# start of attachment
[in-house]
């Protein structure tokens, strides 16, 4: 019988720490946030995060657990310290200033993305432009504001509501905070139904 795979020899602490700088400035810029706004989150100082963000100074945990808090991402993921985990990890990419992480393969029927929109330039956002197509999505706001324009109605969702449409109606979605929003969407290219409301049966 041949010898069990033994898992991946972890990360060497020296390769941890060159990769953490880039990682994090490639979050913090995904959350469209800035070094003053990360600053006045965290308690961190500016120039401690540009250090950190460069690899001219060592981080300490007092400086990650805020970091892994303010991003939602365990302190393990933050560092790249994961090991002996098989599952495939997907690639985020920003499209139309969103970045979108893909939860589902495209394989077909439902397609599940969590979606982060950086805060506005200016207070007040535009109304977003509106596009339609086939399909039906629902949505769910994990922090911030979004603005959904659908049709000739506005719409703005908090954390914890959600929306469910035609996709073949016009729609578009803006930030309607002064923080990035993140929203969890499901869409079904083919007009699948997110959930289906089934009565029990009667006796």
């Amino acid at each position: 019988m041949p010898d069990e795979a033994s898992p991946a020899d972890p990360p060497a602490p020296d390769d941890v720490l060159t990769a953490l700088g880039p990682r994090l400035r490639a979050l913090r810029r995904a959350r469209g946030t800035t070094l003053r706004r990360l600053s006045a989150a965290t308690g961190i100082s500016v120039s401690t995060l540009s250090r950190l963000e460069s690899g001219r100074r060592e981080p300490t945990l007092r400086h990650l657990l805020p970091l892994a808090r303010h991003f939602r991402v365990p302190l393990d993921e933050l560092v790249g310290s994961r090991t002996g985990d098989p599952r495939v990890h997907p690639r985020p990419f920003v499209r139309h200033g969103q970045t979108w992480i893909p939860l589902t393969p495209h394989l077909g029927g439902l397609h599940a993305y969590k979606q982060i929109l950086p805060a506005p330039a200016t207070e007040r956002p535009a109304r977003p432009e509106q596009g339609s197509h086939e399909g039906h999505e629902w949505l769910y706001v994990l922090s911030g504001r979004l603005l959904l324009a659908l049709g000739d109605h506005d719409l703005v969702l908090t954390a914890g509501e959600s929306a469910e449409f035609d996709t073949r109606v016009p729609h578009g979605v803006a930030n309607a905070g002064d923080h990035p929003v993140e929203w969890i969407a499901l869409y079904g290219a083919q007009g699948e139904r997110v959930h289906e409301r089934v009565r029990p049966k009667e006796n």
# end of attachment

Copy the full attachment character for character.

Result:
[in-house]
């Protein structure tokens, strides 16, 4: 019988720490946030995060657990310290200033993305432009504001509501905070139904 795979020899602490700088400035810029706004989150100082963000100074945990808090991402993921985990990890990419992480393969029927929109330039956002197509999505706001324009109605969702449409109606979605929003969407290219409301049966 041949010898069990033994898992991946972890990360060497020296390769941890060159990769953490880039990682994090490639979050913090995904959350469209800035070094003053990360600053006045965290308690961190500016120039401690540009250090950190460069690899001219060592981080300490007092400086990650805020970091892994303010991003939602365990302190393990933050560092790249994961090991002996098989599952495939997907690639985020920003499209139309969103970045979108893909939860589902495209394989077909439902397609599940969590979606982060950086805060506005200016207070007040535009109304977003509106596009339609086939399909039906629902949505769910994990922090911030979004603005959904659908049709000739506005719409703005908090954390914890959600929306469910035609996709073949016009729609578009803006930030309607002064923080990035993140929203969890499901869409079904083919007009699948997110959930289906089934009565029990009667006796």
């Amino acid at each position: 019988m041949p010898d069990e795979a033994s898992p991946a020899d972890p990360p060497a602490p020296d390769d941890v720490l060159t990769a953490l700088g880039p990682r994090l400035r490639a979050l913090r810029r995904a959350r469209g946030t800035t070094l003053r706004r990360l600053s006045a989150a965290t308690g961190i100082s500016v120039s401690t995060l540009s250090r950190l963000e460069s690899g001219r100074r060592e981080p300490t945990l007092r400086h990650l657990l805020p970091l892994a808090r303010h991003f939602r991402v365990p302190l393990d993921e933050l560092v790249g310290s994961r090991t002996g985990d098989p599952r495939v990890h997907p690639r985020p990419f920003v499209r139309h200033g969103q970045t979108w992480i893909p939860l589902t393969p495209h394989l077909g029927g439902l397609h599940a993305y969590k979606q982060i929109l950086p805060a506005p330039a200016t207070e007040r956002p535009a109304r977003p432009e509106q596009g339609s197509h086939e399909g039906h999505e629902w949505l769910y706001v994990l922090s911030g504001r979004l603005l959904l324009a659908l049709g000739d109605h506005d719409l703005v969702l908090t954390a914890g509501e959600s929306a469910e449409f035609d996709t073949r109606v016009p729609h578009g979605v803006a930030n309607a905070g002064d923080h990035p929003v993140e929203w969890i969407a499901l869409y079904g290219a083919q007009g699948e139904r997110v959930h289906e409301r089934v009565r029990p049966k009667e006796n």